(This is the second in our series, “What Inspires You?” in which Inspira team members share where they find their inspiration and motivation for writing. Part One was by Assistant Editor Heather Sipes. This week’s post is by Arlyn Lawrence, Inspira’s founder and president. )
For me, motivation to write often comes to me out of an urge to help people. I’m not really the kind of writer who writes just for writing’s sake; I need to have an objective. So, when I have an idea or message I think will equip, encourage, empower, or even inspire someone, I am motivated!
But even though I am legitimately a people person, “alone” is where I do my best thinking, praying, reflecting, producing, and reprogramming. To get myself in the flow, I like to be alone and undistracted by people talking, or by any kind of words at all. (So I can’t write very well in coffee shops, unfortunately!) Generally speaking, an inspirational writing environment for me includes:
- beauty (if I can be near the water or the mountains, that’s a big plus!)
- music (no words when I’m writing, so I usually choose classical or piano solo)
I think one of the most helpful things I’ve learned as a writer is that inspiration doesn’t just happen. You have to set up for it, sort of “invite it in.” So besides the inspirational ingredients I just mentioned, I also try to set up with:
- an orderly environment
- a regular time and place
- having a defined purpose for the time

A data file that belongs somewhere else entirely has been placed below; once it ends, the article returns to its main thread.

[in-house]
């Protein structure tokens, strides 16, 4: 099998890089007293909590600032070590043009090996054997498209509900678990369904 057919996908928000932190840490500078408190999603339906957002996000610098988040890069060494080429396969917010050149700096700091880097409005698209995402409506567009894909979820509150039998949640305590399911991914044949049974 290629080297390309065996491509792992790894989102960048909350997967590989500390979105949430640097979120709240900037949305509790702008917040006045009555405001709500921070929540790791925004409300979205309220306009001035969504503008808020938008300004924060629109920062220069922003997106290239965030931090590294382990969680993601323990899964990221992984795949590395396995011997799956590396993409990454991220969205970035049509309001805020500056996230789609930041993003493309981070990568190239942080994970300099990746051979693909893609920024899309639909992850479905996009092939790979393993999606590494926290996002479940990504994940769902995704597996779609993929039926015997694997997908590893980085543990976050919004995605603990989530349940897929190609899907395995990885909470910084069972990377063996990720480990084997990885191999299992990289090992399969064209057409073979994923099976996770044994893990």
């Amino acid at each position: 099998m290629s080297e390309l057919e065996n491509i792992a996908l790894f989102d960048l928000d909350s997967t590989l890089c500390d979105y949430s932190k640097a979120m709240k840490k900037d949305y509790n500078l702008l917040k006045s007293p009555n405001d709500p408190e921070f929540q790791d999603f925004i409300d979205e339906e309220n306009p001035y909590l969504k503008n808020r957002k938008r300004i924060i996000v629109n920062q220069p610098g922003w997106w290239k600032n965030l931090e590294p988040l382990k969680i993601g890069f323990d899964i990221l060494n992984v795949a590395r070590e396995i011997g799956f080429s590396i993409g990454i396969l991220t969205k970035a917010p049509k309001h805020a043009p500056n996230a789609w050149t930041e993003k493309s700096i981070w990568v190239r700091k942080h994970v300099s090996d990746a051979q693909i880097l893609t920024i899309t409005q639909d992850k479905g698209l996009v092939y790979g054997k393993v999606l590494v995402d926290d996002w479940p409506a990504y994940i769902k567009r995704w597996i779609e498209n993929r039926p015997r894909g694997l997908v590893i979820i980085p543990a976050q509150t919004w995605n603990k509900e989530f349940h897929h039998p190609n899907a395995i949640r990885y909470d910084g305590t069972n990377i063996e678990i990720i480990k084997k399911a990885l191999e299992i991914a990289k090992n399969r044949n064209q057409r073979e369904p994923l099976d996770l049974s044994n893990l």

- a clear mental picture of the “whom” I’m writing to/for
We have access to a timeshare condo at Mt. Hood, Oregon, a three-hour drive from our home. When I really need inspiration and solitude for a writing project or multiple projects, it’s a great go-to place for a personal retreat. There, along with time to write, I can enjoy walks in the woods, or a trip to the snow in season. Then there’s the river—right outside my doorstep.
And sometimes I’ll drive a half-hour to the Timberline Lodge on Mt. Hood where I can park myself in a quiet spot to work and look out at the view:
In these settings, I can be incredibly productive and it always amazes me how much I can get done in a shorter amount of time. I am refreshed and re-invigorated by my little “working personal retreats.” I find I actually like spending time with . . . me! When I am home again and back to reality, I feel more on top of things, much refreshed, and definitely more inspired by my “time out.”